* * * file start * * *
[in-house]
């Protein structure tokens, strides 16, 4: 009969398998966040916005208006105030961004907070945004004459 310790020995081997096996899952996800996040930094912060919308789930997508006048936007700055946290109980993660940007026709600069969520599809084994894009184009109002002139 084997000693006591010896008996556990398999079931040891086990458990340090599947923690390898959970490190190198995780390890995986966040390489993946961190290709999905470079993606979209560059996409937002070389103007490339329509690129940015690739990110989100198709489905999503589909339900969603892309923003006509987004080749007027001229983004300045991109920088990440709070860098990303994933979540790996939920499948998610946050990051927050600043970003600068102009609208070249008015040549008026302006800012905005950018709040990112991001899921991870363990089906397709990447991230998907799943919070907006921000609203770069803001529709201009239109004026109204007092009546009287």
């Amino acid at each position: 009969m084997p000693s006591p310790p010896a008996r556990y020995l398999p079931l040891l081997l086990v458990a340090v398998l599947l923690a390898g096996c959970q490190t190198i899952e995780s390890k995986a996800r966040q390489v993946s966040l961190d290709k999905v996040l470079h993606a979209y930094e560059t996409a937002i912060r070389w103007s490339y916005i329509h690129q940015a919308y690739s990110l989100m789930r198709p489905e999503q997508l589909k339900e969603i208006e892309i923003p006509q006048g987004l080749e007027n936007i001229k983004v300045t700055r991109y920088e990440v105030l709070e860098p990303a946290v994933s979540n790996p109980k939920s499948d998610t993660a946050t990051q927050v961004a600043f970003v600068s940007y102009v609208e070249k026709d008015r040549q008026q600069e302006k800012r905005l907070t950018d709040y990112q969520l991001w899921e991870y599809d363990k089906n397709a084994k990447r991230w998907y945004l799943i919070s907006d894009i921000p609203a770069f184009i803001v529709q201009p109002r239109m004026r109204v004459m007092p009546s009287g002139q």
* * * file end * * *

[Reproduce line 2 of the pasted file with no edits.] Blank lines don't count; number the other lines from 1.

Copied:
């Protein structure tokens, strides 16, 4: 009969398998966040916005208006105030961004907070945004004459 310790020995081997096996899952996800996040930094912060919308789930997508006048936007700055946290109980993660940007026709600069969520599809084994894009184009109002002139 084997000693006591010896008996556990398999079931040891086990458990340090599947923690390898959970490190190198995780390890995986966040390489993946961190290709999905470079993606979209560059996409937002070389103007490339329509690129940015690739990110989100198709489905999503589909339900969603892309923003006509987004080749007027001229983004300045991109920088990440709070860098990303994933979540790996939920499948998610946050990051927050600043970003600068102009609208070249008015040549008026302006800012905005950018709040990112991001899921991870363990089906397709990447991230998907799943919070907006921000609203770069803001529709201009239109004026109204007092009546009287």